I was afraid to ask what I knew I should ask. The words were on the tip of my tongue, but they were stalled by the fear that God would actually give me what I was asking for, and I was scared of that. I stood there a moment, and looked at my feet. What did the words "break my heart" mean to the Lord? How would that feel? Did I want to know?
I was already straining myself by going to this ministry every week- seeking out the faces of people I could relate to was different for me; my first instinct is to flee. My mouth kept captive the words of the still-born prayer, and I searched my heart for some strength. Every week I am faced with the same thoughts and feelings- of dread, of pain, of protest... why did I go? Why didn't I just stay at home? Why didn't I just say no for this week... said "Ill catch you guys next week"... what was so significant, so powerful about this week, every week, that Satan was going to such lengths to keep me from wanting this?
"This" was the homeless ministry I partook in every Saturday afternoon. Every week I stood alone out in the little courtyard in the middle of campus, sometimes a half-hour, even an hour early, wondering if I should go. The others usually filter in around three thirty, and every second before that time I battle with the desire to just slip away and go back upstairs to my apartment, like I was never there.
The breeze pushed the trees around a little as I mounted some strength, and let the words "Lord, break my heart for these people" fall out of my mouth and into the air. As soon as they were free I felt drained. I wondered what great thing God was preparing for me- I almost hoped that the wind had swept my prayer out of his hearing, or perhaps he was occupied on some other, greater task, and won't notice the little prayer that I had let up.
People were scarce, inevitably working on papers or homework or something- not even aware of the little me standing out amongst the island of grass and trees in the sea of concrete between the buildings. I liked it that way, and hated it that way- but I was used to it, my heart had been so hard for so long. I walked around life like a brick wall, too afraid to absorb love or fear or anything remotely emotional... I didn't know if I had the strength, or I knew I didn't and was afraid to admit it. I was terrified of being invisible, yet longed for it, and in that moment, I felt like I was.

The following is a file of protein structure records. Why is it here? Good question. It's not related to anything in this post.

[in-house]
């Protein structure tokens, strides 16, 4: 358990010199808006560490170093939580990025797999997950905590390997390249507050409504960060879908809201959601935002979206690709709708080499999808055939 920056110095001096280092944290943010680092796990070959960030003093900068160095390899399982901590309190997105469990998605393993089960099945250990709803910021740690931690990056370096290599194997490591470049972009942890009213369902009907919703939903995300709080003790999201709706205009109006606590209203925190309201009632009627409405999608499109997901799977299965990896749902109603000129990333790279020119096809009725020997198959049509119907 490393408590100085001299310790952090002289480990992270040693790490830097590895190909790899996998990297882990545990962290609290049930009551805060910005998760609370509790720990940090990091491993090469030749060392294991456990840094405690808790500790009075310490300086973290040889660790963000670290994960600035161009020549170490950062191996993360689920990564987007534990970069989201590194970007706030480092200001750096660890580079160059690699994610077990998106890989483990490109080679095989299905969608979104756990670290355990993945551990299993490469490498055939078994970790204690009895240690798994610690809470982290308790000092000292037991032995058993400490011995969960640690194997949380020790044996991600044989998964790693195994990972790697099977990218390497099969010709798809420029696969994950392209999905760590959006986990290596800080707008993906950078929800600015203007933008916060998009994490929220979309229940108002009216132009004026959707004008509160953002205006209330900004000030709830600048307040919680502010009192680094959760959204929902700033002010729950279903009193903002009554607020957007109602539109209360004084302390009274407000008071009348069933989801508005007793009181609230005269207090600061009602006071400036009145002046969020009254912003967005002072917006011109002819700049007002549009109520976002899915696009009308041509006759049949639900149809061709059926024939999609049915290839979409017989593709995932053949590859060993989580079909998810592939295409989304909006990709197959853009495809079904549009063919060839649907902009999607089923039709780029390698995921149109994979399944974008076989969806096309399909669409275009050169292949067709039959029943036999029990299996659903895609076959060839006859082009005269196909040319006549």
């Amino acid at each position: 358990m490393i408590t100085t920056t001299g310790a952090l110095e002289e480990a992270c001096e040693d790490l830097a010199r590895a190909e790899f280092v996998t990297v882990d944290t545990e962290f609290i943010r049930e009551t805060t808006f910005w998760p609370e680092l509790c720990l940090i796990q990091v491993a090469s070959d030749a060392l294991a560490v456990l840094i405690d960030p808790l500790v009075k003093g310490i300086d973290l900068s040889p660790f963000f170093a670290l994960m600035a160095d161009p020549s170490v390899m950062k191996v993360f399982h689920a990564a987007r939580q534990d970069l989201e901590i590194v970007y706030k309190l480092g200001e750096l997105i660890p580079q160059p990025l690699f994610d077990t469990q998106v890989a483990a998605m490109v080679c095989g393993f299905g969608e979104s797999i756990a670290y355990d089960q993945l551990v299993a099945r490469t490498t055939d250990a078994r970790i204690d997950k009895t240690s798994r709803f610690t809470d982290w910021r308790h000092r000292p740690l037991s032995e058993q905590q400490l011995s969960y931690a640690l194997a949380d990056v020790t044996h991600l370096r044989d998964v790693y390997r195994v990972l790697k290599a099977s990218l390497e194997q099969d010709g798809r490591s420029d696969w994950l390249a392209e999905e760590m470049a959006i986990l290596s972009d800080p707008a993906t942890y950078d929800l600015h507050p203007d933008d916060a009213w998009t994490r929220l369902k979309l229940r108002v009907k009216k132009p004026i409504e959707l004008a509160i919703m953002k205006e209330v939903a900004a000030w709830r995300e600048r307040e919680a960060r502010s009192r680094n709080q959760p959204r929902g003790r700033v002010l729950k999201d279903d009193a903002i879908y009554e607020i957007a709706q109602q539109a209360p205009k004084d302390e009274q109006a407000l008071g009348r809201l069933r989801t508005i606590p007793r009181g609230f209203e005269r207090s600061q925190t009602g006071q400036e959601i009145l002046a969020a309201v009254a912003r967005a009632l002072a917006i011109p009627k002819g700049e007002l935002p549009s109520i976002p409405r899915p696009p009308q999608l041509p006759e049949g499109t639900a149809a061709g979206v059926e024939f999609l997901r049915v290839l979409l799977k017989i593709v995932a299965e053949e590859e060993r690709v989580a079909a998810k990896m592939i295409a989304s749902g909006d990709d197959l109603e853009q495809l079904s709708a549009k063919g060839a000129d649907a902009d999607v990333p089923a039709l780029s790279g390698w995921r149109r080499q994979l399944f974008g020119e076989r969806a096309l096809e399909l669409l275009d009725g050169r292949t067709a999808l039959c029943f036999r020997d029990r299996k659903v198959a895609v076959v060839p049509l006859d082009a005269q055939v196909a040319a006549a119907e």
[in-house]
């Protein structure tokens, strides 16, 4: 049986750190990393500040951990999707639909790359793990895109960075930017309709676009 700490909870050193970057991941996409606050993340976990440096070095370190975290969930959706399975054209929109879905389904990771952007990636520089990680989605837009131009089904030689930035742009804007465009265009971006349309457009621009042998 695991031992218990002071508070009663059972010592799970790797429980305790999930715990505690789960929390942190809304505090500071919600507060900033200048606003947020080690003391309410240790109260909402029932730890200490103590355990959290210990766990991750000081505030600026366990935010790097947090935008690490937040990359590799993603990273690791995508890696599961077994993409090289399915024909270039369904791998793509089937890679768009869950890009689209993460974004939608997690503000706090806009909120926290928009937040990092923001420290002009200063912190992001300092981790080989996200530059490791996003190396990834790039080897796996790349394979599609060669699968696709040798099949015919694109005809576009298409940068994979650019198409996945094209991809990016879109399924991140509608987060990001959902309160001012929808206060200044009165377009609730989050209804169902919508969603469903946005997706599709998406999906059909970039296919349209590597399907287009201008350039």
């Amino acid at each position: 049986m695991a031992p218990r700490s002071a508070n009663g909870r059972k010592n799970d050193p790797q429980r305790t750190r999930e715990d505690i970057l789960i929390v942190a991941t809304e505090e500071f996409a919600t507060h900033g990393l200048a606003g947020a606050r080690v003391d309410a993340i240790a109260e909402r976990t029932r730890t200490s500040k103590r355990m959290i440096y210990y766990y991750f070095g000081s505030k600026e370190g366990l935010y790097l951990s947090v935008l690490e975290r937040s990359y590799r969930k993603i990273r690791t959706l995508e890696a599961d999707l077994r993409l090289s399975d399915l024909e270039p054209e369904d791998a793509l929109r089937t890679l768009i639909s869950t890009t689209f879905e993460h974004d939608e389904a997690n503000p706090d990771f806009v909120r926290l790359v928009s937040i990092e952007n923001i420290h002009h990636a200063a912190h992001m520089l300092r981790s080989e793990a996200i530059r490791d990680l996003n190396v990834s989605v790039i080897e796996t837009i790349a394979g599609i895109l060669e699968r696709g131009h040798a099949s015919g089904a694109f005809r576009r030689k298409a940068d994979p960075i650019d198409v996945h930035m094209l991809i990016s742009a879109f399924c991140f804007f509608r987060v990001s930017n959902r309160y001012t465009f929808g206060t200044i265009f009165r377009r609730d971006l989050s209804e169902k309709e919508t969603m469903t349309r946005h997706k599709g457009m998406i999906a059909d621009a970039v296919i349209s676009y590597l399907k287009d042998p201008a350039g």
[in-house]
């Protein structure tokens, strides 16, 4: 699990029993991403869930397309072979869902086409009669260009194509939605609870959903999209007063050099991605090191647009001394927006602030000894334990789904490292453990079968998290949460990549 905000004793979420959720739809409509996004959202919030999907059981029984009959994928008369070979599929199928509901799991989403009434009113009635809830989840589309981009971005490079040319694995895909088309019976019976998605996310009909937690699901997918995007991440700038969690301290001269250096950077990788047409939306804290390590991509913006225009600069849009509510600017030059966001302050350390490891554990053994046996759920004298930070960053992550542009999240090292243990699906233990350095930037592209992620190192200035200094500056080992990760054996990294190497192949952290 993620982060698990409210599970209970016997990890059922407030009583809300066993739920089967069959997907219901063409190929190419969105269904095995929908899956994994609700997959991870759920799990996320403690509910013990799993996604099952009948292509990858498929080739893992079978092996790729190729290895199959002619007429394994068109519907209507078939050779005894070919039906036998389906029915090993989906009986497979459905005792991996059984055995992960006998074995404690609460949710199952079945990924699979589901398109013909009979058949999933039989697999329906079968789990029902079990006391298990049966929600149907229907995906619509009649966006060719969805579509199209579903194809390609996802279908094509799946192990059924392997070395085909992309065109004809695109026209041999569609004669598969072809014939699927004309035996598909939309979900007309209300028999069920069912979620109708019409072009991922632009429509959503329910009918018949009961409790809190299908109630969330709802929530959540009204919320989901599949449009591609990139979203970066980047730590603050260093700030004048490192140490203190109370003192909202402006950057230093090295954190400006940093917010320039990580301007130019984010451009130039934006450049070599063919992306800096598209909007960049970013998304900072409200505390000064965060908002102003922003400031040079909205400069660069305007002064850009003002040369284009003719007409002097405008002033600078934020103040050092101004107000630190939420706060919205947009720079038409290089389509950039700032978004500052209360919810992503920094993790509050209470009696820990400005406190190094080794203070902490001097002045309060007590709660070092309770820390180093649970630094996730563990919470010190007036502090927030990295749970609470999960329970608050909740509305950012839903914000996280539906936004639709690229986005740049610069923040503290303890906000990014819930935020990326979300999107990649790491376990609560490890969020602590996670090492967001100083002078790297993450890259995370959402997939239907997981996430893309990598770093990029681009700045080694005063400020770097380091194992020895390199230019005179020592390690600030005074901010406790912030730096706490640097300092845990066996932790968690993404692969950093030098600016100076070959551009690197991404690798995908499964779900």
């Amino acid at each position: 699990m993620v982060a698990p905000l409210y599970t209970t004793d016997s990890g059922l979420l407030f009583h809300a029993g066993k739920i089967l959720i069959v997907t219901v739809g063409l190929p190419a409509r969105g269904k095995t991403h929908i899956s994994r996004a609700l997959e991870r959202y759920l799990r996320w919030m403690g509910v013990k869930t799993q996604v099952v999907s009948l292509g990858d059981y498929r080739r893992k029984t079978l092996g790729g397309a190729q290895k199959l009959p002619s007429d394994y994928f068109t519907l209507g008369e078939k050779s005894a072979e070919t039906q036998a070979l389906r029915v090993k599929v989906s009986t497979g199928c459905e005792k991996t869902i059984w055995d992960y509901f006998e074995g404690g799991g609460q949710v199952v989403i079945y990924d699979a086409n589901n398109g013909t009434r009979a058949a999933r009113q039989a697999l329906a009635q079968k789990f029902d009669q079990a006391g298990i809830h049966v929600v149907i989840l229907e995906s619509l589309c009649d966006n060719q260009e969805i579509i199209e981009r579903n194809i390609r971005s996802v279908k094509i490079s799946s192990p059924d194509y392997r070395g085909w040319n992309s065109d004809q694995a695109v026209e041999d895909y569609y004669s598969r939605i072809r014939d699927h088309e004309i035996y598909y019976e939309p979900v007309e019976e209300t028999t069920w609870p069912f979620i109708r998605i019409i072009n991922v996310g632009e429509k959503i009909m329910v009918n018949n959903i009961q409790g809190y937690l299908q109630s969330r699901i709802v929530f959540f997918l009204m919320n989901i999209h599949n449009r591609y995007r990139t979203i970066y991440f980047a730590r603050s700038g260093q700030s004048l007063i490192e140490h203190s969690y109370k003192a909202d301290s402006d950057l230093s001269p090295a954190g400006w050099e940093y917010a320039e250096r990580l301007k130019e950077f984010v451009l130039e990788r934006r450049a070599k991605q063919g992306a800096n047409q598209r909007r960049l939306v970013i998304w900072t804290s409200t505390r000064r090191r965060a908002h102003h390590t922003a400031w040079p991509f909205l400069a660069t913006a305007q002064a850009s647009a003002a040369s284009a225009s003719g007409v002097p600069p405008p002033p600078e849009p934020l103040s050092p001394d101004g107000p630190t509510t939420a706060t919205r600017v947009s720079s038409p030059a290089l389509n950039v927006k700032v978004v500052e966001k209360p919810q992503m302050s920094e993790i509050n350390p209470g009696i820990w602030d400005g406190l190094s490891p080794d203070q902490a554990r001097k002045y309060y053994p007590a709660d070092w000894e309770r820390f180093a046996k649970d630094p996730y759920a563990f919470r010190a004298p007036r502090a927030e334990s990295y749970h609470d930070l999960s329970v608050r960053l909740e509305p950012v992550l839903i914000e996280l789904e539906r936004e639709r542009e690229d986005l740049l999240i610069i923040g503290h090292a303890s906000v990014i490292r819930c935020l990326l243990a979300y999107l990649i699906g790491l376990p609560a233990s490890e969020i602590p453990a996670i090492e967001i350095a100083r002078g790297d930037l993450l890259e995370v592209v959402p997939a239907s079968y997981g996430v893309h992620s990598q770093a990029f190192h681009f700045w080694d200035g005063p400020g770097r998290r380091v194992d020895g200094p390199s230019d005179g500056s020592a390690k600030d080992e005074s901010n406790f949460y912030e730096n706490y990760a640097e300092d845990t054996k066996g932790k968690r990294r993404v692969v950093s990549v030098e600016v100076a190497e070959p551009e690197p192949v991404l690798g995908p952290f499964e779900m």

The chill was growing as the others approached. I put on my best happy face and tried to match eveyone's mounting anticipation and excitement. A couple holding hands walked past, oblivious to the motley group that left campus in the middle of the Saturday afternoon to partake in another world... hopping on the Brown Line like it was the vortex to another dimension. And as I readied myself to enter that world again, I couldn't help but feel a little fear- fear of the unknown, fear of the known... afraid that it would be as intense as last week, and afraid of my prayer for a broken heart. Who prays for a broken heart? I trembled.
Linked arms with the only other girl in the group, named Sarah, I pushed the fear aside. I tried not to think about anything in particular, and went along with the conversation, keeping my legs moving in time and in step with hers. I found myself standing amongst a score of people, all joined hands and bowing their heads, some from other campuses around the city, some from high schools and some too old or too young for either. The glass windows and doors of the entrance of Oglivie, the train station that graciously accommodated nearly thirty boisterous, laughing, praying, random Christians brought a weird glow onto the tops of our heads. Security guards looked on silently, and uniformed soldiers stood outside, waiting for loved ones, or a taxi, their suitcases leaning against their legs.